Just after coffee hour on Wednesday afternoon, Bill Kristol said flatly, "Rudy's Running." According to two of Kristol's "reliable sources" the former New York City mayor, ever the wild card in the 2012 GOP primary poker game, will soon announce a run for president. Supplementary predictions included: Giuliani's plan to go all in in New Hampshire, Giuliani's ability to handle America in 2012 like he handled New York City in 1993 and Giuliani actually winning the nomination: "It seems implausible that Rudy Giuliani could win the nomination. But it's an implausible year." As Dan Amira points out on Daily Intel, the general odds of Kristol being right on his predictions is actually fairly slim because Kristol has put together a track record of being terrible at making predictions. Here's an abbreviated timeline:
December 17, 2006 - Bill Kristol predicted that Hillary Clinton would prevail in the Democratic primaries and Barack Obama didn't have a chance. As he said on Fox News:
If [Hillary Clinton] gets a race against John Edwards and Barack Obama, she’s going to be the nominee. Gore is the only threat to her, then. … Barack Obama is not going to beat Hillary Clinton in a single Democratic primary. I’ll predict that right now.
July 15, 2007 - Kristol penned an op-ed for the Washington Post with the risky headline, "Why Bush Will Be a Winner." There are a number of bad predictions therein, but his skewed vision of the Bush tax cuts and the future of the American economy resonate today:
Bush pushed through the tax cuts of 2001 and especially 2003 by arguing that they would produce growth. His opponents predicted dire consequences. But the president was overwhelmingly right. Even the budget deficit, the most universally criticized consequence of the tax cuts, is coming down and is lower than it was when the 2003 supply-side tax cuts were passed.
Today, there's ample evidence that the tax cuts sent the deficit sky-rocketing. Ezra Klein points to a graph that shows how the cuts will add an amount of debt equal to the entire GDP by 2050 if the cuts go untouched. Another iffy nugget from the column: "The war in Afghanistan has gone reasonably well."
July 15, 2007 - This was a big day for bad Bill Kristol predictions, this time on the situation in Iraq. And a weird twist on Bill Kristol being wrong: he had started off with something that was correct, but then said that he was totally wrong, and now evidence says he was wrong about it being wrong. Kristol told Charlie Rose in 2006, "It is true that we are at risk of a sectarian civil war there, and I’m extremely worried about that. I don’t quarrel about that." But then in 2007, Kristol said on Fox News:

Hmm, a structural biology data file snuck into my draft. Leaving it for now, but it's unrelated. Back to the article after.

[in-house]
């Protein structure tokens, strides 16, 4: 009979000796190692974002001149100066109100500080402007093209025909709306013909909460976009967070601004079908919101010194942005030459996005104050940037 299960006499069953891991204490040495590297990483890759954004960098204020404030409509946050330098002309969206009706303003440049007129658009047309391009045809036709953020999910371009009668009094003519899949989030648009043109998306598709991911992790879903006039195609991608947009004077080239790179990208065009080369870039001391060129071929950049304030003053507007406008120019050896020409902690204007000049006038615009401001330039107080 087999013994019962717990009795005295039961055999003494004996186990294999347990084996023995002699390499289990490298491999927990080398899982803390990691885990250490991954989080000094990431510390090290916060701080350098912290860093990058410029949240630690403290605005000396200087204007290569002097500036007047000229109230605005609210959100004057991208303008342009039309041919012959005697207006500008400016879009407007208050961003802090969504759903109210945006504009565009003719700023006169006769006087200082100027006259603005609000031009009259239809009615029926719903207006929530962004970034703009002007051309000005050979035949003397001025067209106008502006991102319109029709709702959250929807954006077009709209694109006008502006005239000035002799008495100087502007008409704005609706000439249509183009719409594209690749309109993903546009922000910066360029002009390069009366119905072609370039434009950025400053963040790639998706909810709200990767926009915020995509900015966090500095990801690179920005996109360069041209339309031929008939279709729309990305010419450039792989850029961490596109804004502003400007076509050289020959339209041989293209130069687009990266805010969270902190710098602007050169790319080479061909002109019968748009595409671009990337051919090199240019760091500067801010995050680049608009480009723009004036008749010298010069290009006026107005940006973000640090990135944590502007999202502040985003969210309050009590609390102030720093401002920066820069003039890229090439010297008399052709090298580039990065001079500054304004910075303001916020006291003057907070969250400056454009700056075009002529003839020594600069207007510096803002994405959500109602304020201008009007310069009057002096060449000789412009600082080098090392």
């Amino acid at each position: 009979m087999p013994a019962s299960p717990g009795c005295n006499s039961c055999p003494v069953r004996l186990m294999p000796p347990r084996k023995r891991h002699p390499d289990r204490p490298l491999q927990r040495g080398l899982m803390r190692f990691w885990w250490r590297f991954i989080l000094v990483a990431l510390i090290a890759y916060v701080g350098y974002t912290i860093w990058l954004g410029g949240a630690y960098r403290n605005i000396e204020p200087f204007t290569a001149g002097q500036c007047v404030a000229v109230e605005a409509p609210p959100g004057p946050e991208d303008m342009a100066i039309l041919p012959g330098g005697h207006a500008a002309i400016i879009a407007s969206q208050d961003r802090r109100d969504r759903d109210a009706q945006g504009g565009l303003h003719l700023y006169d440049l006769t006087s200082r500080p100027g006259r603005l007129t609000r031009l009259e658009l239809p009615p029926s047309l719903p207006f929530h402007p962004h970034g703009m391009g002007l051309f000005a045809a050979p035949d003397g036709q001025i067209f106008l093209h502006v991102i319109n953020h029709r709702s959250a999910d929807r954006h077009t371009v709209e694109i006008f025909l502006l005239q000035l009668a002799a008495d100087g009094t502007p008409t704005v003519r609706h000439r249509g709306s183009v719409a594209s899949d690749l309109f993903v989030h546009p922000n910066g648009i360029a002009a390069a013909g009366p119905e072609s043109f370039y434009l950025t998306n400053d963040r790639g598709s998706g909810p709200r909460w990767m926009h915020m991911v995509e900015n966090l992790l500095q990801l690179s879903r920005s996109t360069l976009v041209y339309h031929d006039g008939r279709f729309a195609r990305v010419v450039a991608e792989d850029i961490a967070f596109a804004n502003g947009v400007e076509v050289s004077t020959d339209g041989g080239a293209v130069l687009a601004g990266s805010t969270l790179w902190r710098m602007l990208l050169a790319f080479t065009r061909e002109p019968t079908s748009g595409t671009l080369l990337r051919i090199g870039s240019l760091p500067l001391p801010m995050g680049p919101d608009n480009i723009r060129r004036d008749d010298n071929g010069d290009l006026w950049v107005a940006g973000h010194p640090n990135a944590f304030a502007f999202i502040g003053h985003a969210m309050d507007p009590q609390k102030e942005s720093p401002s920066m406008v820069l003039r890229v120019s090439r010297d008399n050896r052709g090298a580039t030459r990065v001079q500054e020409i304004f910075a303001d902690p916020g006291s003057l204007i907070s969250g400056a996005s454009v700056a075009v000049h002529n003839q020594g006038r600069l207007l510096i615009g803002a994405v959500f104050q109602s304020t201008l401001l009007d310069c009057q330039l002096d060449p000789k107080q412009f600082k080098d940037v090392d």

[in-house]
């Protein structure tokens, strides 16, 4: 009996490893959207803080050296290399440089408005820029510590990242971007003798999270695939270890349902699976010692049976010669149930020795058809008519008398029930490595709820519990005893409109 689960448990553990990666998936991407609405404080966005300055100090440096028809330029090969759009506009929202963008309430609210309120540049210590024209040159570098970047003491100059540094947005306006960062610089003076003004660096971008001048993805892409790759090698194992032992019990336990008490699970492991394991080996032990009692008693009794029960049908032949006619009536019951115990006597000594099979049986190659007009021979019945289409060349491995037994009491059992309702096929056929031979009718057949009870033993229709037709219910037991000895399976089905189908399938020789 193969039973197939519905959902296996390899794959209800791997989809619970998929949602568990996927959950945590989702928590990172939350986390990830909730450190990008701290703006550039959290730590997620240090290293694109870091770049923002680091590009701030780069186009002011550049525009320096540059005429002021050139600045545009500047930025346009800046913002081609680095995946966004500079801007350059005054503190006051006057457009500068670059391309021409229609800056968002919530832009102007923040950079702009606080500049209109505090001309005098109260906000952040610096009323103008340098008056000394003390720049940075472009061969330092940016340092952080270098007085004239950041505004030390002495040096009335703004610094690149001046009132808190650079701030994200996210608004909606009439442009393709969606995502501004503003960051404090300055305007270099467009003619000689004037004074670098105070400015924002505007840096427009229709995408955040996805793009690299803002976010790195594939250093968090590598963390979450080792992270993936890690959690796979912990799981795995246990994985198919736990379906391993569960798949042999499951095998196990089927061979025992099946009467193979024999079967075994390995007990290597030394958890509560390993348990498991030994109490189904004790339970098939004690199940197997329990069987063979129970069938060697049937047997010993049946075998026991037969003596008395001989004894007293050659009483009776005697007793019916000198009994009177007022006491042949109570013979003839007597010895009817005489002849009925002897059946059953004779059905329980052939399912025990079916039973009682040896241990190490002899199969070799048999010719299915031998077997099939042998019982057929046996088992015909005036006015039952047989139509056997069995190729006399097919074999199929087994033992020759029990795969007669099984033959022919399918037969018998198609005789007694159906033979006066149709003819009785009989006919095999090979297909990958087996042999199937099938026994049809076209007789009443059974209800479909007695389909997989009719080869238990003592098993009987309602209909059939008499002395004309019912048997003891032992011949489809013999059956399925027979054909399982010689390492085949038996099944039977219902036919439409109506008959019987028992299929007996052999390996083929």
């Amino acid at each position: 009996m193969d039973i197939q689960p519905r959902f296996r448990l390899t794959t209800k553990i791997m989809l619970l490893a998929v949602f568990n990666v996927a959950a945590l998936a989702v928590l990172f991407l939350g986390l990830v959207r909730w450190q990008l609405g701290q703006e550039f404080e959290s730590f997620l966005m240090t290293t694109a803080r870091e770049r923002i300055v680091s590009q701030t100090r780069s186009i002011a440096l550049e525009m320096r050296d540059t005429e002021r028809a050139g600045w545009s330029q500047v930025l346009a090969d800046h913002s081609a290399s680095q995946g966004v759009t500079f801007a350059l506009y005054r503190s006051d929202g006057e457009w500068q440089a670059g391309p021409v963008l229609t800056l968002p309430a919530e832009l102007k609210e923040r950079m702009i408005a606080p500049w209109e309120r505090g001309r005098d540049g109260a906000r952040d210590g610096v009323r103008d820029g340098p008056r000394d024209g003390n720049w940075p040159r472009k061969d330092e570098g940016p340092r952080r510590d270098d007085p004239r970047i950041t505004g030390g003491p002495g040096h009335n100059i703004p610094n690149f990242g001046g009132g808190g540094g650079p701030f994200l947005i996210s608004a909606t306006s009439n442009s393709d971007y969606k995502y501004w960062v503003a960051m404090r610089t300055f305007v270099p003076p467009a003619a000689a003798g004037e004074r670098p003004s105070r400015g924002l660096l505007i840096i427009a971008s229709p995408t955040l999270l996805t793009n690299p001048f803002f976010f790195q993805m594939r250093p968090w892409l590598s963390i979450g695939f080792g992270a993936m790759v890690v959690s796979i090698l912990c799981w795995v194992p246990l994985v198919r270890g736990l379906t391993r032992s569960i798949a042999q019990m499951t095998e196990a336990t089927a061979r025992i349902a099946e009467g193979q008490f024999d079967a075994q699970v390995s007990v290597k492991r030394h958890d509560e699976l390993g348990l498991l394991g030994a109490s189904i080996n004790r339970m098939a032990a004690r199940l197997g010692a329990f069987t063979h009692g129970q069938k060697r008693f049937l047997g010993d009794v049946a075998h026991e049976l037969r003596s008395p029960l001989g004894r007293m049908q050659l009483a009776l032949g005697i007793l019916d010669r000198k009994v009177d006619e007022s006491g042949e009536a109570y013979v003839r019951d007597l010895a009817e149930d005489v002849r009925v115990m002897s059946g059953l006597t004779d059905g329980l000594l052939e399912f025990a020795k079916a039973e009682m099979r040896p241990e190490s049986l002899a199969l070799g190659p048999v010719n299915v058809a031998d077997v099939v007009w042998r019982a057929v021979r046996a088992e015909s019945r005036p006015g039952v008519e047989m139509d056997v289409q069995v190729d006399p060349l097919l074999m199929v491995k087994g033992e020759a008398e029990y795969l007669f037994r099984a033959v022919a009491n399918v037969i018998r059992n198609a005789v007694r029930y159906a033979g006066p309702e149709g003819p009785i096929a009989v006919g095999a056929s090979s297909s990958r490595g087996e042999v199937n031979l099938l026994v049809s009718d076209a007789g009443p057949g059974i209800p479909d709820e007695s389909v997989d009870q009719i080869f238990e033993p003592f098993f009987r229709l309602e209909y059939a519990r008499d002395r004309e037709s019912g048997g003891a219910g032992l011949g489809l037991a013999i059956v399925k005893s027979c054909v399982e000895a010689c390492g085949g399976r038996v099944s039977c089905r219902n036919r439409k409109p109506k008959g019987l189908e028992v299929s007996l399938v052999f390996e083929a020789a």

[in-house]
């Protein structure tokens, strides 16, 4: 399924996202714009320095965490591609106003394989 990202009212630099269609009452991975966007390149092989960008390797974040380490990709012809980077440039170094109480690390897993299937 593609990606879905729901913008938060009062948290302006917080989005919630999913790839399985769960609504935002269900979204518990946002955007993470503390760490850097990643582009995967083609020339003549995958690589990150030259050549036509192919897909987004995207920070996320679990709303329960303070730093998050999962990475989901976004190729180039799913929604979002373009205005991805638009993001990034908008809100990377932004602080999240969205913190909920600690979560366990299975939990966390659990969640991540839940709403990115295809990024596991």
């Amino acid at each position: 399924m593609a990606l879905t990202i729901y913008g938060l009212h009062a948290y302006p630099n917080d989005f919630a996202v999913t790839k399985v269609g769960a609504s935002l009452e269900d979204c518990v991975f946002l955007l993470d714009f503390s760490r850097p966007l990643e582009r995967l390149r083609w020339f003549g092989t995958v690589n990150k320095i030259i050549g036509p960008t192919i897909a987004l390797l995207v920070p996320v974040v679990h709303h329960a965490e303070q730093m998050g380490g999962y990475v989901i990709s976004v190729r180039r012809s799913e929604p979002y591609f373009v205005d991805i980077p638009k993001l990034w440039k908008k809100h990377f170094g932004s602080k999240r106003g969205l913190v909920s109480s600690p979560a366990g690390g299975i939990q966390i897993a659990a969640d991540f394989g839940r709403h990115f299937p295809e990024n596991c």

We’re not in a civil war. This is just not true. American troops are attacking al Qaeda. They’re attacking some elements of the Shi’a militias. They’re doing other things, helping with reconciliation. They are not in the middle of a civil war. It’s not true.
November 18, 2008 - Mark Begich defeated Ted Stevens in Alaska's Senate Race. Bill Kirston never thought it could happen. He said on election night:
Ted Stevens, the 40-year incumbent in Alaska, recently convicted of seven counts of something-or-other, hangs on in Alaska. The voters of Alaska are loyal to their man. They don’t believe some D.C. grand jury. (Laughter.) Stevens hangs on, which helps Republicans keep the Democratic margin in the Senate reasonable.
May 26, 2009 - The day that Barack Obama named Judge Sonia Sotomayor as his Supreme Court nominee, Bill Kristol lost another bet. This is what he said a week prior about Obama's decision-making process on Fox News:
I think he has made up his mind, and I think it’s going to be Jennifer Granholm, the governor of Michigan… I think [Obama] wants to say, I’m putting on someone who went to Harvard Law School, clerked at an appellate level, was attorney general of Michigan, has good quotes from Republicans and Democrats about their conduct of that legal office, but who really understands the effect on real-world decisions.
But back to Giuliani. Kristol is not the only one who's speculated that Giuliani will run and certainly won't be the last. Giuliani himself has said that he would be "more likely" to run if Sarah Palin does. He might also be more likely to run if his poll numbers continue to rise. A May 27 poll from CNN put Giuliani ahead of Mitt Romney, Sarah Palin and actually the entire GOP field. Time seems like it's running out, but Giuliani doesn't seem to be in any hurry. “I don’t have a timeline. When somebody tells me this is the last day to decide, that will be the timeline,” Giuliani told The Daily Beast. “If the first primary is in February, I know I have to do it by the end of the year. That I know. Will I decide before that? Maybe, maybe. I don’t know yet, really.”
This article is from the archive of our partner The Wire.